For once I can actually say that I am excited for a Wilco release! Though this is the 11th studio album for the indie-rock legends, it can be argued that recent releases like Star Wars and Schmilco have been fairly unremarkable in terms of their sound. However, Ode to Joy acts as a return to the Chicago band’s late 90s sound, with the tracks released so far being worthy of comparison to albums like Summerteeth. The lively guitar chords from Nels Cline paired with the motivated though free-flowing songwriting from singer Jeff Tweedy presents an opportunity for the band to return to a position of glory not really seen since 2001’s Yankee Hotel Foxtrot.

Often vocal of the current state of politics, Tweedy calls the record “defiantly joyful,” during an interview with NPR Music: “one thing that is worth feeling, that is worth fighting for, is your freedom to still have joy.” The band demonstrates that the struggle to stay resilient and maintain this feeling is complex, with tracks like “Love Is Everywhere (Beware)” pairing the desire to feel at ease with the fear of vulnerability in Tweedy’s somber vocals. The production and instrumentation on the track features ethereal background harmonies and twinkling percussion, with guitars reverberating throughout. The playful “Everybody Hides” has Tweedy dishing out whimsical lyrics that sound like a child being read a bedtime story, as the video sees the band engaging in an elaborate game of hide and seek with the reluctantly seeking couch-potato Tweedy. It feels good to look forward to something, especially a display of what we can and should have and why we should strive for it.


Devonté Hynes, Fields (October 11)

The only entry with no tracks out yet, artist Devonté Hynes steps away from his Blood Orange act in order to fulfill a longstanding passion. Though he has previously put out incredible hip-hop infused soul albums like Freetown Sound and Negro Swan, Hynes has chosen to instead return to his classical training and produce an orchestral composition through a collaboration with Grammy-winning quartet Third Coast Percussion. Hynes says when describing the production process, “This was the first time I’ve written music that I’ve never played, and I love that.” He truly does, as he says that classically arranged pieces are “the music I mainly listen to.” Though it is hard to form expectations for an album that lacks any preview samples, the fact that Hynes is attached to it inspires excitement regardless.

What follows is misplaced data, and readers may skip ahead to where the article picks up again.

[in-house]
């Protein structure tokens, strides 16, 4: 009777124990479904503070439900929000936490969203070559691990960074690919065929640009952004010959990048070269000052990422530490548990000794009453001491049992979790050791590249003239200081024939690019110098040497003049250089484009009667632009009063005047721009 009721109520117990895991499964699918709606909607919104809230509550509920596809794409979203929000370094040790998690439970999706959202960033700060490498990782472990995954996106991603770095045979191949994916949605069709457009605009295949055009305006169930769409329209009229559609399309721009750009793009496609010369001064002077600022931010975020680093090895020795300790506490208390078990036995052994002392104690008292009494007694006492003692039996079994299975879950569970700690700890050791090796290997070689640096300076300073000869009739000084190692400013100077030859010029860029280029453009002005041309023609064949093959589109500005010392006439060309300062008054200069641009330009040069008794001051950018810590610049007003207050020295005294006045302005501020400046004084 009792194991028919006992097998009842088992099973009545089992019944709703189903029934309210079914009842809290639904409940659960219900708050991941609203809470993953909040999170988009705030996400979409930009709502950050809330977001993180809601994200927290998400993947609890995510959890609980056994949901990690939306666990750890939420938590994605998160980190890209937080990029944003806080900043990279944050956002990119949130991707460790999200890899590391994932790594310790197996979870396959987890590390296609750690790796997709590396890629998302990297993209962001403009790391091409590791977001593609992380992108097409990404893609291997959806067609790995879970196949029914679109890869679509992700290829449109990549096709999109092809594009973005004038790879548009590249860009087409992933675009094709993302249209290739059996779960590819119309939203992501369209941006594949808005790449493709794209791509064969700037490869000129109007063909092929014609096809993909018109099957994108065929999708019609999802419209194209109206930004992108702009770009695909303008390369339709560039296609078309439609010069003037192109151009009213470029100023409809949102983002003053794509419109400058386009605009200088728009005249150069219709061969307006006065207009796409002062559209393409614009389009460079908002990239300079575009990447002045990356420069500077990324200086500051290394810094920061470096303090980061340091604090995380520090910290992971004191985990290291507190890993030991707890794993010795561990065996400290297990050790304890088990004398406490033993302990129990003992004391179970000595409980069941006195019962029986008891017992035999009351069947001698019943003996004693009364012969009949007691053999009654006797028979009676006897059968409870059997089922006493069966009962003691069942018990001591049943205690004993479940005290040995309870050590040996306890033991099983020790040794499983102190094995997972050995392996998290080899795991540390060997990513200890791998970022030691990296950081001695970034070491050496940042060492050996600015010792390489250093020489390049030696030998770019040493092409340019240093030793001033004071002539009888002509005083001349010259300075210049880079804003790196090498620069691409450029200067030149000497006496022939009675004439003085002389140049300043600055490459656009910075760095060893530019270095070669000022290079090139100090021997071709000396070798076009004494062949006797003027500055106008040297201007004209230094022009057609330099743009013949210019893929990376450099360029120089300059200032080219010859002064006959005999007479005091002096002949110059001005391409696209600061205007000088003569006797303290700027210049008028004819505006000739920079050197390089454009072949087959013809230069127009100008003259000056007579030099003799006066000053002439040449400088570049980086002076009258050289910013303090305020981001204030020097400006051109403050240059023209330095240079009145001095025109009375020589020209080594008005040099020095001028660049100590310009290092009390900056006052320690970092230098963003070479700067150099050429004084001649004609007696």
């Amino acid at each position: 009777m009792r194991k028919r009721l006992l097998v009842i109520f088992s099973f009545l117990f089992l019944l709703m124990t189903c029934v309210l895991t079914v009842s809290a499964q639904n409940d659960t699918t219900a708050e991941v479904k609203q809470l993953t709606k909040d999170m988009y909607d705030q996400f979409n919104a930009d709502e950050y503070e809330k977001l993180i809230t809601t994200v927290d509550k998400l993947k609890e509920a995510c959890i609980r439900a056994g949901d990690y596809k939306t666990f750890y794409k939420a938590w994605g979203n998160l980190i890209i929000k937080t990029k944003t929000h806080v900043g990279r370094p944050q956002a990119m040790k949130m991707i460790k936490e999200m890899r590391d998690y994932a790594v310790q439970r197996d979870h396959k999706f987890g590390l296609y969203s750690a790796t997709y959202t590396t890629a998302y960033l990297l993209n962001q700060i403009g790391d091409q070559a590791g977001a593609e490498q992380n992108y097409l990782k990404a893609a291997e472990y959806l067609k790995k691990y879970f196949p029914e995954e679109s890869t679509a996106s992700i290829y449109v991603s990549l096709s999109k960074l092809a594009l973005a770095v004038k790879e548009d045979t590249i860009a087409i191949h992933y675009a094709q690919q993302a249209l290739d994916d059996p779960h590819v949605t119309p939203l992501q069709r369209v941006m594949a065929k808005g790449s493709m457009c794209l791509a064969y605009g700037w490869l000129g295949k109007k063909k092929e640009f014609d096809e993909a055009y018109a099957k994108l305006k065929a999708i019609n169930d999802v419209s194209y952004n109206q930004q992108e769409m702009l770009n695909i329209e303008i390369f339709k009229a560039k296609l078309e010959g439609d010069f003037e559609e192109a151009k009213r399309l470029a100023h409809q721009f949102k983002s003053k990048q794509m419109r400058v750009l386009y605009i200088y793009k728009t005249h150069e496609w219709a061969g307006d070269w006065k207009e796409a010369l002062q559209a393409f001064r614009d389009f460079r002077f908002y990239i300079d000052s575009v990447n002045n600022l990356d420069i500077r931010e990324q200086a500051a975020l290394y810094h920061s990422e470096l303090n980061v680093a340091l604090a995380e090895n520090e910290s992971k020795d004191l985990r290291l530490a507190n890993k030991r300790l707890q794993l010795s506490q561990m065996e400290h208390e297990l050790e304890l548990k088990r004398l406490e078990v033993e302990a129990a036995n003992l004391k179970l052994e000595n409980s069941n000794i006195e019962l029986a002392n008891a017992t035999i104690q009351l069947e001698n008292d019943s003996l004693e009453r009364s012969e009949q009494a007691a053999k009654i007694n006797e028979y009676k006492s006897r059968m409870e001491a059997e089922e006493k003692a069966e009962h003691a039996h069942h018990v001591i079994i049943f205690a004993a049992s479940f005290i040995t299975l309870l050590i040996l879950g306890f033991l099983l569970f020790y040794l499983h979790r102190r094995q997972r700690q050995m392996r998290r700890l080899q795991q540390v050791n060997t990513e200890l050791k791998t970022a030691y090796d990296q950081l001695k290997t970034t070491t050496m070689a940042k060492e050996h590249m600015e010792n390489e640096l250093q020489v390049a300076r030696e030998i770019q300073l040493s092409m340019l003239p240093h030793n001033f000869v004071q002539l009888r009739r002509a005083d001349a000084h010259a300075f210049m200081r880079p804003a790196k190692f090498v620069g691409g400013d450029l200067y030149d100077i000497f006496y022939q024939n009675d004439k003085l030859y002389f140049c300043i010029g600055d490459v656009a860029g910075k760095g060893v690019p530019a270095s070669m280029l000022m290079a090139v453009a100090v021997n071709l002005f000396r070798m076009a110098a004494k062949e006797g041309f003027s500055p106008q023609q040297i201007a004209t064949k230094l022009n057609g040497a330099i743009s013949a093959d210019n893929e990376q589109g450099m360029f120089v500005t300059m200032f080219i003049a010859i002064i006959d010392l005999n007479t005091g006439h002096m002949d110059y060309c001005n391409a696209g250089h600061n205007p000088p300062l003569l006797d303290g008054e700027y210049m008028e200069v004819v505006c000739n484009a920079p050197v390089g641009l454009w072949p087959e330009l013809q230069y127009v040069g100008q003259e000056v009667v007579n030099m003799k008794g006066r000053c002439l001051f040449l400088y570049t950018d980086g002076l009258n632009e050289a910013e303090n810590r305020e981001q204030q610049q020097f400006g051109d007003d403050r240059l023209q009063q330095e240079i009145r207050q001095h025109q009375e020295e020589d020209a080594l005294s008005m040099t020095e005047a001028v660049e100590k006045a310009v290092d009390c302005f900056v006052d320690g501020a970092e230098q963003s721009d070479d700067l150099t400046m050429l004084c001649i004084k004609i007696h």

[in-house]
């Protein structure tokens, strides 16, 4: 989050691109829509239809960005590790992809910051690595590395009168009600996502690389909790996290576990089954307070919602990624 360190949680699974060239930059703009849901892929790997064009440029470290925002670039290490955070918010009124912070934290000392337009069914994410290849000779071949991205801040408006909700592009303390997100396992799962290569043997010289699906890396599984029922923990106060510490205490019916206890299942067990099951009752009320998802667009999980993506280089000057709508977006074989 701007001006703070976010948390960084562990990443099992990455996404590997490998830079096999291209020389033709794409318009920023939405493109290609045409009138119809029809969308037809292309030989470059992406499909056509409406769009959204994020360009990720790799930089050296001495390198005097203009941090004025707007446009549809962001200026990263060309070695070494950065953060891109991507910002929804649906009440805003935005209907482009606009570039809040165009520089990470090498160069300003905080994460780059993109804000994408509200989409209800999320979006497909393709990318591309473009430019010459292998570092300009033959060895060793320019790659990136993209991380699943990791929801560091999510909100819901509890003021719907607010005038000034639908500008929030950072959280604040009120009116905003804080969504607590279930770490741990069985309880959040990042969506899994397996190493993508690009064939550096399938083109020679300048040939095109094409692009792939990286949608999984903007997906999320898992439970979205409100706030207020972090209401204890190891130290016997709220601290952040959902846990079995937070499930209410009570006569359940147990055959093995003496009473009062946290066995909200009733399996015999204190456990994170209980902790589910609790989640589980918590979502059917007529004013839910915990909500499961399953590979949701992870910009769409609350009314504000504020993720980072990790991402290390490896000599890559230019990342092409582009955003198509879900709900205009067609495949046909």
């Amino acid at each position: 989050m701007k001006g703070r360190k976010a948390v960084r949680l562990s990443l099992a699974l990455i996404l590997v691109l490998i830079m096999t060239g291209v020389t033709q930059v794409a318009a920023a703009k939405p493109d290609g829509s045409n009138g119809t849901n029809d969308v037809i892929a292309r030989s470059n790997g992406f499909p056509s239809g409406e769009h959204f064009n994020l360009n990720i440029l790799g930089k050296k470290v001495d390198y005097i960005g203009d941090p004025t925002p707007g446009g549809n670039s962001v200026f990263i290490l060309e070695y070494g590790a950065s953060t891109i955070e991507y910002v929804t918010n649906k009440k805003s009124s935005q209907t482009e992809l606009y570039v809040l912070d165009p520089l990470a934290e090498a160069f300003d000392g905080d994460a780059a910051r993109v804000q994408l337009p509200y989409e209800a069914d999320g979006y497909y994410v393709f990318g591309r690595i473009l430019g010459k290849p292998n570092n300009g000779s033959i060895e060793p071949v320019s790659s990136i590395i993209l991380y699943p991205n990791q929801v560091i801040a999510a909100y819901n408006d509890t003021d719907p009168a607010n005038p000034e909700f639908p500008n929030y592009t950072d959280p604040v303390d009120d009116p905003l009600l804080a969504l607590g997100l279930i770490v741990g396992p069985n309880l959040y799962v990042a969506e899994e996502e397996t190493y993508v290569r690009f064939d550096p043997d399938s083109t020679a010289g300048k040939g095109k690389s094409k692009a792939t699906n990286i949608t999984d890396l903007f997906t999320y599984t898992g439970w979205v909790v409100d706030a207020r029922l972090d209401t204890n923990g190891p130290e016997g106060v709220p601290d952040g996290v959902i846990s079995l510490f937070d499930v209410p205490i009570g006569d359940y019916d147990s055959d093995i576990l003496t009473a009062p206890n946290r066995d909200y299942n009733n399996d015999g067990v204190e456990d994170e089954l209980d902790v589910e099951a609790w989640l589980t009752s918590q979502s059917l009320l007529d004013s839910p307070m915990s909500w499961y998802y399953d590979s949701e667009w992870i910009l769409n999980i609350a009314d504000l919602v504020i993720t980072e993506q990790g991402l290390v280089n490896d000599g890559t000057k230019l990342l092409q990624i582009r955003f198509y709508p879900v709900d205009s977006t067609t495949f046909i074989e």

clipping., There Existed an Addiction to Blood (October 18)

Without a doubt inspired by the scores of horror auteur John Carpenter’s most famous movies, the trio of clipping. attempt the near impossible of outdoing what was by far their best album to date: 2016’s Splendor and Misery. One of my personal favorite records of the decade, the idiosyncratic space oddity plays like an Arthur C. Clarke sci-fi epic by way of Colson Whitehead’s condemnation of racial injustice. Though if anyone can pull of a follow-up of this magnitude, lyricist Daveed Digs (Hamilton, Black-ish) and his phenomenal producers can. On their latest project, the trio delve further into their pre-established industrial sound by trading sci-fi for slasher and really letting the inspiration take hold of them. The chilling keyboard intro on the track “Nothing is Safe” crescendos to a claustrophobic, atmospheric trap nightmare of getting manhandled by Michael Myers himself. Producers William Hutson and Jonathan Snipes kick up the industrial sound even higher on the psychotically visceral “La Mala Ordina,” with Digs and features from Benny the Butcher becoming increasingly distorted until they’re unrecognizable, like the chopped-up corpses described in the verses. Rough tracks like these bring pioneering industrial acts like Ministry, Skinny Puppy and Nine Inch Nails to mind, which feels appropriate given that this is the month of Halloween and all things horror.